Results shows that when voter turnout increased, the property market cooled.
For instance, in the 1987 election, when turnout was a healthy 75.3%, transactions fell 3.4% in the three months of the election, compared the three months before. And in 1992 when there was an even bigger 77.7% turnout, transactions fell 2.4%. But in the 2005 election where there was a turnout of only 61.4%, there was a 5% increase in the number of transactions.
Bookies expect 2010s turnout to exceed the poor participation of 2005 – offering odds of 1/5 on election turnout coming in higher than 2005s turnout of 61.4%. But the odds on turnout coming below 2005 levels are 3/1.
David Newnes, the Managing Director of Your Move, said: "Important general elections with massive turnouts tend to mean a decline in housing transactions. The more seriously the electorate takes an election the larger the scale of the disruption to the property market with tens of thousands of potential homebuyers or sellers distracted by the political process or waiting until it is over before entering the market. If the bookies are right and we see a high turnout in May, we will see a large dip in housing market activity. It will put a huge dampener on the market."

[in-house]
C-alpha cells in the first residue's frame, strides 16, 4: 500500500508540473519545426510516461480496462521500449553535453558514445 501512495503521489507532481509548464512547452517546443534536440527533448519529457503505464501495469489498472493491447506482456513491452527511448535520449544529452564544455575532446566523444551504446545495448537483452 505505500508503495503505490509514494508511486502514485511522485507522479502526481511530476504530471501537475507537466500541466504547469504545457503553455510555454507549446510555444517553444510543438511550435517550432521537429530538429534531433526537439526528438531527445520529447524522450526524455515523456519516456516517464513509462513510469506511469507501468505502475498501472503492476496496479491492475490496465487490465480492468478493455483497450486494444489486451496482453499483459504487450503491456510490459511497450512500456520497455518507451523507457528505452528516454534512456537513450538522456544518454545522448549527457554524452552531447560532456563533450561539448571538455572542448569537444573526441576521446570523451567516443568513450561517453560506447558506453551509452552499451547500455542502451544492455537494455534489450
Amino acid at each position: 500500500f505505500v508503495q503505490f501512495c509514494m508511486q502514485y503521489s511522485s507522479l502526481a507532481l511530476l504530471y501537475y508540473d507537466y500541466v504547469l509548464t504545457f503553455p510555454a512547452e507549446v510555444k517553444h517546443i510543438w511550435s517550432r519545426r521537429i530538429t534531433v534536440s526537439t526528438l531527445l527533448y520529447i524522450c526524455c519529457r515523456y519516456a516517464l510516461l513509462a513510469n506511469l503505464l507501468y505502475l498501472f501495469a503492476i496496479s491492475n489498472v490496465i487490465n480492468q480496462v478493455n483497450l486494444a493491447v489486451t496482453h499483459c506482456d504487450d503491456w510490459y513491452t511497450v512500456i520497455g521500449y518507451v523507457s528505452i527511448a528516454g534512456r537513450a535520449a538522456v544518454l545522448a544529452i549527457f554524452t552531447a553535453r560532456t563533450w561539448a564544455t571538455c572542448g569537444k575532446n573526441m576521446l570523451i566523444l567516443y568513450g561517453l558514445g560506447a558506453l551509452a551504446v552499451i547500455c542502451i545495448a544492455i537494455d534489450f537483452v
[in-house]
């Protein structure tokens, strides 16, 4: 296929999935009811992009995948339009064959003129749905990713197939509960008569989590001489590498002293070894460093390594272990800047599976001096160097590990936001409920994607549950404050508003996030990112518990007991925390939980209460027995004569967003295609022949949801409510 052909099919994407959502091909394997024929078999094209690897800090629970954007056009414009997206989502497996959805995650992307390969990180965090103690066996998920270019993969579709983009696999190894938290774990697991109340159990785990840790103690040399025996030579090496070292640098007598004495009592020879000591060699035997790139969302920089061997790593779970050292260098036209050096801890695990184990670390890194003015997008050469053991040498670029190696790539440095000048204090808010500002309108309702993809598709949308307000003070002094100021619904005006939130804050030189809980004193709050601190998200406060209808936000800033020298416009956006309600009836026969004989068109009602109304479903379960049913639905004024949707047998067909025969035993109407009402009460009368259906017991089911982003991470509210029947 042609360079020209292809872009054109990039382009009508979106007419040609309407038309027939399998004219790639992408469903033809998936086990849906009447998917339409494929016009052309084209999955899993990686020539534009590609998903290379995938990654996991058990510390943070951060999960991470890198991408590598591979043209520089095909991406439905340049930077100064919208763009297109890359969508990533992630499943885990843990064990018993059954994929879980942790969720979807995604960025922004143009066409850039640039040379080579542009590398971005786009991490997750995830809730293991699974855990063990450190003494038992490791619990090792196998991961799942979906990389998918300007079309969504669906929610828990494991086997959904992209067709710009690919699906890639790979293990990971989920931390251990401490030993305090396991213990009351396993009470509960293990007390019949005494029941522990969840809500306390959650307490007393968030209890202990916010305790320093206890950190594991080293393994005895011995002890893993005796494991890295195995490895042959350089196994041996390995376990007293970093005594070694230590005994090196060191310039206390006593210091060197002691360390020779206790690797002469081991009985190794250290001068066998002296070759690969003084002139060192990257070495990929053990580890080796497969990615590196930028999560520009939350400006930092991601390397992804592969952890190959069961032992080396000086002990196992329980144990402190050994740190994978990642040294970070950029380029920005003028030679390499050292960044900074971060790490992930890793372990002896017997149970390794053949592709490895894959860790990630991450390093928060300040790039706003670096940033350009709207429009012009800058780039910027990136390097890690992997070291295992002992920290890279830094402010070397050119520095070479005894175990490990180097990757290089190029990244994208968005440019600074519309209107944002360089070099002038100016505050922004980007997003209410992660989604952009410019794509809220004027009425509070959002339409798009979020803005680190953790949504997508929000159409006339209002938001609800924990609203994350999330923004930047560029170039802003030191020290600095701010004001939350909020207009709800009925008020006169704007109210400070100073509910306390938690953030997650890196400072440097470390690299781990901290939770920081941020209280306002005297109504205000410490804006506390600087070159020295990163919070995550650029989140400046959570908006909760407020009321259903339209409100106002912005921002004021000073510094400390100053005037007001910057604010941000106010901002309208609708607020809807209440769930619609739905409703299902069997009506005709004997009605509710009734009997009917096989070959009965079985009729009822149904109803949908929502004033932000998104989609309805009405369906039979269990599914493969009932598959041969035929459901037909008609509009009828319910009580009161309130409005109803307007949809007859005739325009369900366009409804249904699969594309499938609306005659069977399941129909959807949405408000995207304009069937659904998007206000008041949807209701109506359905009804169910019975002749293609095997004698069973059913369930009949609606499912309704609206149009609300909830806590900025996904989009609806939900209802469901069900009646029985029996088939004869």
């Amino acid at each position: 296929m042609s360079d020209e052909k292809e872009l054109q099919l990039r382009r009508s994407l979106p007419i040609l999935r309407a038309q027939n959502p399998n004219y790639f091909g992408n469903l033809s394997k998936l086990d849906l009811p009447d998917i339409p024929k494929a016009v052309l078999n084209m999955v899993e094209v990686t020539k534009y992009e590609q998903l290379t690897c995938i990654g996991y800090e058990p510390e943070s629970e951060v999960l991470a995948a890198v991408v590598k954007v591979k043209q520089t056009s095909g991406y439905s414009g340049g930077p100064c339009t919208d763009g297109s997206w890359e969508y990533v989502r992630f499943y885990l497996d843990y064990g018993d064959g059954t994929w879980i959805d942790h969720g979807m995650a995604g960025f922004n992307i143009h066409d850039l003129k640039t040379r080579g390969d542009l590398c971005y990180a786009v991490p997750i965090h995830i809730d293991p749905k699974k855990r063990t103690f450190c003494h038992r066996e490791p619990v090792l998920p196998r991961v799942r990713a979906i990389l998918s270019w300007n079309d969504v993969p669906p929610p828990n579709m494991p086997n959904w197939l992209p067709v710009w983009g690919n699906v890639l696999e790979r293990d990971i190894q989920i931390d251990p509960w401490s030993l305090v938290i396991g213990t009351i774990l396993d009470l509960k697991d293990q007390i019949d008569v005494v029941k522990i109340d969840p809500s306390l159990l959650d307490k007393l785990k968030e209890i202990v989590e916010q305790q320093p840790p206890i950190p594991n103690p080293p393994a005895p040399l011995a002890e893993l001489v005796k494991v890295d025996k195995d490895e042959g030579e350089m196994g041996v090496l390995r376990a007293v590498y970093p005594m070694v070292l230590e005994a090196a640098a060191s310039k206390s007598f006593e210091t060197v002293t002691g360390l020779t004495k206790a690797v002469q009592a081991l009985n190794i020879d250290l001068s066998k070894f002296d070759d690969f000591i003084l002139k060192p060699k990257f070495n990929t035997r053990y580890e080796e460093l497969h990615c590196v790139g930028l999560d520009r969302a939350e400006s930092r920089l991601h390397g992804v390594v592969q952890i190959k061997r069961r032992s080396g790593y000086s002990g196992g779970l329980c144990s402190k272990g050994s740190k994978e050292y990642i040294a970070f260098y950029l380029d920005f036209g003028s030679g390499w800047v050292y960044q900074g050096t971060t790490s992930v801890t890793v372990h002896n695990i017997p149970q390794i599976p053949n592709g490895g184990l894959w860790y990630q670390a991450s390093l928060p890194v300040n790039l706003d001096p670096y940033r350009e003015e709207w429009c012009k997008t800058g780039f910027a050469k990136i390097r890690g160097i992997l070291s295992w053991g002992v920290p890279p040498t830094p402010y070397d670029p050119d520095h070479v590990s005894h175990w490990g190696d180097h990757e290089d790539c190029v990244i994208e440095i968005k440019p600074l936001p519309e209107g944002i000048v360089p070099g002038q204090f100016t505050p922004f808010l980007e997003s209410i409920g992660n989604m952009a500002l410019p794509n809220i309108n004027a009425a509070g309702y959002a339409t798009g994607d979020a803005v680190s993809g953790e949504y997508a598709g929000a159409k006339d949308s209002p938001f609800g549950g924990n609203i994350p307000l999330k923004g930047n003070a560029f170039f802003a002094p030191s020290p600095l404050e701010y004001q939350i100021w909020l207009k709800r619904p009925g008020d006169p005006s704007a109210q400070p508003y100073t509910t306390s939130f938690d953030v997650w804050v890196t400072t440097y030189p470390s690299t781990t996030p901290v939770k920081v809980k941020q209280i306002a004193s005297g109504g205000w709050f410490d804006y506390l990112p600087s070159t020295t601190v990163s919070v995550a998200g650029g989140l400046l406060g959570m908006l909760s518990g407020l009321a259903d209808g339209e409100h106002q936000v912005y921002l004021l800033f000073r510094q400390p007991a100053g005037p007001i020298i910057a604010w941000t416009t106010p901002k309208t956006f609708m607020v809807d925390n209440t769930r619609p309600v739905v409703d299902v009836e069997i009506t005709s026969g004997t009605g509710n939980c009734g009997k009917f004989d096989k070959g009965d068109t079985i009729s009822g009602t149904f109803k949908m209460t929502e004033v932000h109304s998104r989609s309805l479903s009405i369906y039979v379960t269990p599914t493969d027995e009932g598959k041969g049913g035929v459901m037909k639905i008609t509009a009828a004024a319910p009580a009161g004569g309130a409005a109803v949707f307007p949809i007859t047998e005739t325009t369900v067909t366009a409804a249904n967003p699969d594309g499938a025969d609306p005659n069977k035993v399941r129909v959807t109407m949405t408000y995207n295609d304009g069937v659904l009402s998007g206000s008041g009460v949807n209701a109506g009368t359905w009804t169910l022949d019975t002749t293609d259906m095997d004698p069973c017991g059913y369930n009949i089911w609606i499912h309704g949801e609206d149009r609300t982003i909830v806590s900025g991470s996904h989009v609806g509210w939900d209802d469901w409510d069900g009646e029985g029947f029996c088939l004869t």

Your Move also analysed the number of votes both the main parties received and found that when the Conservatives do well at the polls, increased activity in the housing market follows.
For instance, in 1979 the Conservative party received 13,697,923 votes, compared to 11,457,079 in October 1974. And in the three months following the election, there was an 8.6% surge in activity.
But in 1997, the Conservative vote dwindled from 14,093,007 (in 1992) to 9,600,943 votes. Housing transactions shrank 2% in the following three months.
Newnes said: "Even if there’s a huge turnout and the number of property transactions falls as a result, it’s not all bad news for the housing market. If the Conservative party increases its vote, the housing market should heat up in the three months following the election. The number of seats and the eventual winner isn’t important – that’s all down to the lottery of first past the post voting – but the number of votes the Tories receive is all crucial."
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